Testament of Orpheus

Photos by Lucien Clergue

 

Le testament d’Orphée is a 1960 film directed by and starring Jean Cocteau. It is considered the final part of the Orphic Trilogy, following The Blood of a Poet (1930) and Orphée (1950). In the cast are Charles Aznavour, Lucia Bosé, María Casares, Nicole Courcel, Luis Miguel Dominguín, Daniel Gélin, Jean-Pierre Léaud, Serge Lifar, Jean Marais, François Périer and Françoise Sagan.

It also includes cameo appearances by Pablo Picasso and Yul Brynner. The film is in black-and-white, with just a few seconds of color film spliced in.

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At Peace About God, And About Death

Walt Whitman’s Tomb. Photograph by Patti Smith, Camden New Jersey, 2007

 
 

48

I have said that the soul is not more than the body,
And I have said that the body is not more than the soul;
And nothing, not God, is greater to one than one’s self is,
And whoever walks a furlong without sympathy, walks to his own funeral, drest in his shroud,
And I or you, pocketless of a dime, may purchase the pick of the earth,
And to glance with an eye, or show a bean in its pod, confounds the learning of all times,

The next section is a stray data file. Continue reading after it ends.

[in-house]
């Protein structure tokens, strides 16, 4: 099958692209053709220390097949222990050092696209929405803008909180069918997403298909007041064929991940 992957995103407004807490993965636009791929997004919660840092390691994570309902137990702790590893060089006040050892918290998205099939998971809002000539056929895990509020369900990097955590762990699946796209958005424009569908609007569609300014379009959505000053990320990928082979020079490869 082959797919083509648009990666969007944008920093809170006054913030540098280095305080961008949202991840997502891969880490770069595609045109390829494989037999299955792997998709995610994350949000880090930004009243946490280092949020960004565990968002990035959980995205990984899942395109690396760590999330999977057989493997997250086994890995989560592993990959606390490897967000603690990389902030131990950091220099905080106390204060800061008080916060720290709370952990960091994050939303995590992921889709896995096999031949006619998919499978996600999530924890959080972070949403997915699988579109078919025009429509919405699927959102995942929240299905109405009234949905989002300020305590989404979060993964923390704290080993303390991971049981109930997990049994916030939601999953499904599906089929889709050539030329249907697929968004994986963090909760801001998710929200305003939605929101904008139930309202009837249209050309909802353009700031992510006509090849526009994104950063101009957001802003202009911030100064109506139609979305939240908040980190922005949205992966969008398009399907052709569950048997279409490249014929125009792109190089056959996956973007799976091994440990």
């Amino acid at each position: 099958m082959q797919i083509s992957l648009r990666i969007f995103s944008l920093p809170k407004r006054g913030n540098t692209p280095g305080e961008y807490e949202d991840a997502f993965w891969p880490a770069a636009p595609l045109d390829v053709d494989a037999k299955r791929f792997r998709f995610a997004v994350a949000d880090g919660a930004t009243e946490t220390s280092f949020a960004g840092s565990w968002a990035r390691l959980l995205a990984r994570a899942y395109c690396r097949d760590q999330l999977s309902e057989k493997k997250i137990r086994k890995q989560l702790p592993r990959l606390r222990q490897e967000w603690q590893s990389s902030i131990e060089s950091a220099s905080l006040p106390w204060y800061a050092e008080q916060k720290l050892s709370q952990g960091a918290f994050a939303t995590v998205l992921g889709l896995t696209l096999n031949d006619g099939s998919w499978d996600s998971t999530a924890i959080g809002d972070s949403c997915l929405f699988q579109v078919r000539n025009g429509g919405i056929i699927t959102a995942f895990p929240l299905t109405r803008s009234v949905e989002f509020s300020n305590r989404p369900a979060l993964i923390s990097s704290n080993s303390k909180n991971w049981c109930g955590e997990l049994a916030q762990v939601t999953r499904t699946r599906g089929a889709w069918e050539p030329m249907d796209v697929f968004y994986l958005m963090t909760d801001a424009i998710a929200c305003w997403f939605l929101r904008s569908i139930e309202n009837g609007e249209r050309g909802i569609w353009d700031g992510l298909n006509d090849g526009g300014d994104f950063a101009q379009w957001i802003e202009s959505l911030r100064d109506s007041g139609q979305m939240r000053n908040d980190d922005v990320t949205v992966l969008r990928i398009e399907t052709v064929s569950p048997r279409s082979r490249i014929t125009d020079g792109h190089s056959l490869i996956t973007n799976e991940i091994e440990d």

And there is no trade or employment but the young man following it may become a hero,
And there is no object so soft but it makes a hub for the wheel’d universe,
And I say to any man or woman, Let your soul stand cool and composed before a million universes.

And I say to mankind, Be not curious about God,
For I, who am curious about each, am not curious about God;
(No array of terms can say how much I am at peace about God, and about death.)

I hear and behold God in every object, yet understand God not in the least,
Nor do I understand who there can be more wonderful than myself.

Why should I wish to see God better than this day?
I see something of God each hour of the twenty-four, and each moment then;
In the faces of men and women I see God, and in my own face in the glass;
I find letters from God dropt in the street—and every one is sign’d by God’s name,
And I leave them where they are, for I know that wheresoe’er I go,
Others will punctually come forever and ever.

Walt Whitman

Song of Myself (excerpt)

Françoise Sagan quoted the firsts lines of this excerpt in her novel Des bleus à l’âme (Scars on the Soul)